The Summer 2018 issue of the Journal of the Barber Coin Collectors’ Society
includes an article by editor John Frost that discusses the Barber family information trove that BCCS learned about and provides some interesting details about Charles Barber's business trip to Europe in 1905 as seen through the diary of his accompanying daughter Edith. With permission, here is an excerpt of the article.
In Search of Charles Barber, Part 2
The European Trip of 1905
By John Frost, BCCS #892
In the previous issue of the Journal, I wrote about a remarkable set of circumstances that led me to meet and visit with two of the great-grandsons of Charles Barber. New photos and a painting of Barber were presented to the membership for the first time, along with a number of other artifacts. The two Trepagnier brothers were grandsons of Edith Barber, Charles’ daughter (1886-1970).
During the first visit with both brothers, I became aware of a trip to Europe that Charles made in 1905 at the request of the U.S. Government. This trip combined some vacation time with official visits to a number of European mints, an information-sharing trip. Charles would head to Europe for 3 months during that summer with his daughter Edith (then 19 years old) and his second wife Caroline (Martha Barber, his first wife, had passed away in 1899). It would be a combined business-vacation trip.
Over several more visits with the Trepagniers, they provided an amazing number of new artifacts for study and photography, and graciously made them available for this article, and also for exhibiting. This article will focus solely on this 3-month trip to Europe. A number of artifacts will be presented in the article, but tying all of these items together was the Diary of Edith Barber, a book she wrote that chronicled their trip in detail, from a personal perspective.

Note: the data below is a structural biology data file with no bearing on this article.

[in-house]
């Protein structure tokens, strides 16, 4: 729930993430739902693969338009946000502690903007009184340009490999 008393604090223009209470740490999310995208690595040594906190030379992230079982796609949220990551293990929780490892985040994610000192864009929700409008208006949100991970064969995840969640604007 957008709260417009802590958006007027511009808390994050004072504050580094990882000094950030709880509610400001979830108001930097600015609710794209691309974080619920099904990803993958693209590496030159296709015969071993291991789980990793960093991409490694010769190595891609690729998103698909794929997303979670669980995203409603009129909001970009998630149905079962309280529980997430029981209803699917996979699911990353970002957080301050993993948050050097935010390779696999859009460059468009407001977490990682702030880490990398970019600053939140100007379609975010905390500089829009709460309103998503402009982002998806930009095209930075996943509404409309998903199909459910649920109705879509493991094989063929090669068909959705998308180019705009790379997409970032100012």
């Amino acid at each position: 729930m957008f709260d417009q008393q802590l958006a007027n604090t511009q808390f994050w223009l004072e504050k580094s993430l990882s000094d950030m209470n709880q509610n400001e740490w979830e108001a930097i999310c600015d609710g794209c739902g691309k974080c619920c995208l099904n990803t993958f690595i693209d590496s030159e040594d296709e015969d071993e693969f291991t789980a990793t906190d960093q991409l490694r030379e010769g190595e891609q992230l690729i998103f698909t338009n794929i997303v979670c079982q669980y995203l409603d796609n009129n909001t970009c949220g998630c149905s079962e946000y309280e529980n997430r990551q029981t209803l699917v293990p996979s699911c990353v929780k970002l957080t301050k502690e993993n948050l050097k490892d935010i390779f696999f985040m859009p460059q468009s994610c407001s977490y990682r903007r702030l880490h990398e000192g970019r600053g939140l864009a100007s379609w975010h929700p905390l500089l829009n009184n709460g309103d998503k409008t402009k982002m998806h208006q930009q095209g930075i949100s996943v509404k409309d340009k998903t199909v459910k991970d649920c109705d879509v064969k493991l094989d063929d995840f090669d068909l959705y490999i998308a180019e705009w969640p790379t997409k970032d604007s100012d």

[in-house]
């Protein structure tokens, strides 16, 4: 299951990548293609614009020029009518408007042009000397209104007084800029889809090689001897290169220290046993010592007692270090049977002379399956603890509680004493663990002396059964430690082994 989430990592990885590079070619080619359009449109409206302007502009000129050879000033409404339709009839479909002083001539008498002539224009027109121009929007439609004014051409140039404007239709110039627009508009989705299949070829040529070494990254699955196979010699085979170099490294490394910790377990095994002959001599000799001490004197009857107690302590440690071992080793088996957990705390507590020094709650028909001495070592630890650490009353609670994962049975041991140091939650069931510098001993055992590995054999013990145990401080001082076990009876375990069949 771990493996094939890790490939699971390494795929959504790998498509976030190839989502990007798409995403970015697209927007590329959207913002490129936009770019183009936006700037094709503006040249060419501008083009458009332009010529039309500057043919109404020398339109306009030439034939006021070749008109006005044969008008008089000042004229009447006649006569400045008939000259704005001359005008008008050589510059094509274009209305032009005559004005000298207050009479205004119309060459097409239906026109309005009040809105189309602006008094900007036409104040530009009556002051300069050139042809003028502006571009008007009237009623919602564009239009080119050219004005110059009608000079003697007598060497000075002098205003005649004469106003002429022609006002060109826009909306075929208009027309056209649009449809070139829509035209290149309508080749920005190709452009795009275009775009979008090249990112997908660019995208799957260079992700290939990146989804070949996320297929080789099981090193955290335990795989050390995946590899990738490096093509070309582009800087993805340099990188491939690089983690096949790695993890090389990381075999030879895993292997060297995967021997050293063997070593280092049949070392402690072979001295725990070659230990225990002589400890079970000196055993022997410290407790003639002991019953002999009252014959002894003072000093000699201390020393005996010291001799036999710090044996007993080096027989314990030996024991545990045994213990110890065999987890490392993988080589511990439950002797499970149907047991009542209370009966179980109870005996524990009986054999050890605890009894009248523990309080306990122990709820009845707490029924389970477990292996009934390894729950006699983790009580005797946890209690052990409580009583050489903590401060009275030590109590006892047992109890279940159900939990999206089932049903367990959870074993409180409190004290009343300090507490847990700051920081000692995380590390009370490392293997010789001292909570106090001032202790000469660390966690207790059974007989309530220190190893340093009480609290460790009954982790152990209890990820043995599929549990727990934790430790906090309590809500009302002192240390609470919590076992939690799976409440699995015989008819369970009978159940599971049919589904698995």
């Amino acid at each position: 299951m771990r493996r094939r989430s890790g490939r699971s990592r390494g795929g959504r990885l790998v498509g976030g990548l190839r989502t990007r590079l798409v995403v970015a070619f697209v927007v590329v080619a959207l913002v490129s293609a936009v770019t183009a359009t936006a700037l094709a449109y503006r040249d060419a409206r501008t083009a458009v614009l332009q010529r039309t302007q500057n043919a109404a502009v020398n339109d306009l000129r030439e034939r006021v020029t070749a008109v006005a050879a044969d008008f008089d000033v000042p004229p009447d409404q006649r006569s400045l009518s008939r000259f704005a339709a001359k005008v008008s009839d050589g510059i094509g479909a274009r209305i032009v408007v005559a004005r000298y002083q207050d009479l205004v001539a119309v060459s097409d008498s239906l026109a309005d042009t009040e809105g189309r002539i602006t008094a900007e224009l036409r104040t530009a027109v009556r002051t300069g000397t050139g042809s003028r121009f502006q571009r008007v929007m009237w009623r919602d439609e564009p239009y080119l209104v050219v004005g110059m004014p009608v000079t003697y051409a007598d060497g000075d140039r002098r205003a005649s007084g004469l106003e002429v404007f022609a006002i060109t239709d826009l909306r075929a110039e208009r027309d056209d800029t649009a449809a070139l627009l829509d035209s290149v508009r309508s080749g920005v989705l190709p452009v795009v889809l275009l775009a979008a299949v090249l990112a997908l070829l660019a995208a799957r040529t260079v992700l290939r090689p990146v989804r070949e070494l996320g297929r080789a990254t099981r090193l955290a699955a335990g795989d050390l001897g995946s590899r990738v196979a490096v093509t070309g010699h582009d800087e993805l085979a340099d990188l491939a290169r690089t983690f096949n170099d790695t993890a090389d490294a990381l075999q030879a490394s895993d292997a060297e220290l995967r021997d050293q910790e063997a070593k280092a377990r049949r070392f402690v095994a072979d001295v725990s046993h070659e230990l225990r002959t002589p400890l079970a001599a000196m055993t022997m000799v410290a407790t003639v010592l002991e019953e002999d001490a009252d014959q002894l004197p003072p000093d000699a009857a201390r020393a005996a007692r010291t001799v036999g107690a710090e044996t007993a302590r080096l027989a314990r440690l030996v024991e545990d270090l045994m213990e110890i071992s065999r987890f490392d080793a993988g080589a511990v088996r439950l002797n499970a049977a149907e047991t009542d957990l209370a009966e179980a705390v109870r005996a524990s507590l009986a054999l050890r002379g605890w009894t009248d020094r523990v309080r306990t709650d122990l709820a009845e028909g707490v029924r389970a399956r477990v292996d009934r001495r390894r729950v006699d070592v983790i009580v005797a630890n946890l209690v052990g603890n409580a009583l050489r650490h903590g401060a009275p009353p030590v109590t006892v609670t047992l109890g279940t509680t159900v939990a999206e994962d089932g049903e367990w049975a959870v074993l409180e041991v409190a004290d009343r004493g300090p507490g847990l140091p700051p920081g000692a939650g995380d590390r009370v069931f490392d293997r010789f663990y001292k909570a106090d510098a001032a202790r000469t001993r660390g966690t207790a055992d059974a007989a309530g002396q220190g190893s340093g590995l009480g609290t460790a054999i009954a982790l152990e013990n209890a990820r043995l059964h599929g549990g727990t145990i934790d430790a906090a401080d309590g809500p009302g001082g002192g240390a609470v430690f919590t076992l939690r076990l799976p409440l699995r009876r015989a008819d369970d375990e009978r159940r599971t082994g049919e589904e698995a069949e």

To start with, prior to the trip, Charles Barber received a letter of authorization from the U.S. Treasury Department, and one from the Director of the Mint, George E. Roberts, detailing some of the information about which Barber was to make inquiries. The State Department notified American diplomatic representatives in Italy, Austria-Hungary, Germany, Belgium, France, and Great Britain at the request of the Treasury Department about Barber’s coming to Europe.
In addition to the approval documents, several departments within the U.S. Mint provided Charles with a list of questions to ask their counterparts in the foreign mints. These original memos and letters were provided for study by the family. Some of these memos have Barber’s hand-written notes, where he jotted some notes in response to the questions.
For his trip, President Theodore Roosevelt presented Charles Barber with a 39-star U.S. flag to take with him. This is a most interesting artifact, as the 39-star flag was never officially flown. In 1889, the Dakota Territory was expected to join the union as the 39th state, and flag makers began making them in anticipation. At the last moment, Dakota was divided into North and South, and the U.S. went from 38 states to 40. Because Roosevelt lived in Dakota Territory in the northern badlands beginning in 1884, he had likely acquired the 39-star flag in 1889 and kept it as a prized possession, until be entrusted it to Barber in 1905. The 1½’ by 2½’ flag was an amazing way to learn about the European trip of 1905.
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Wayne Homren, Editor
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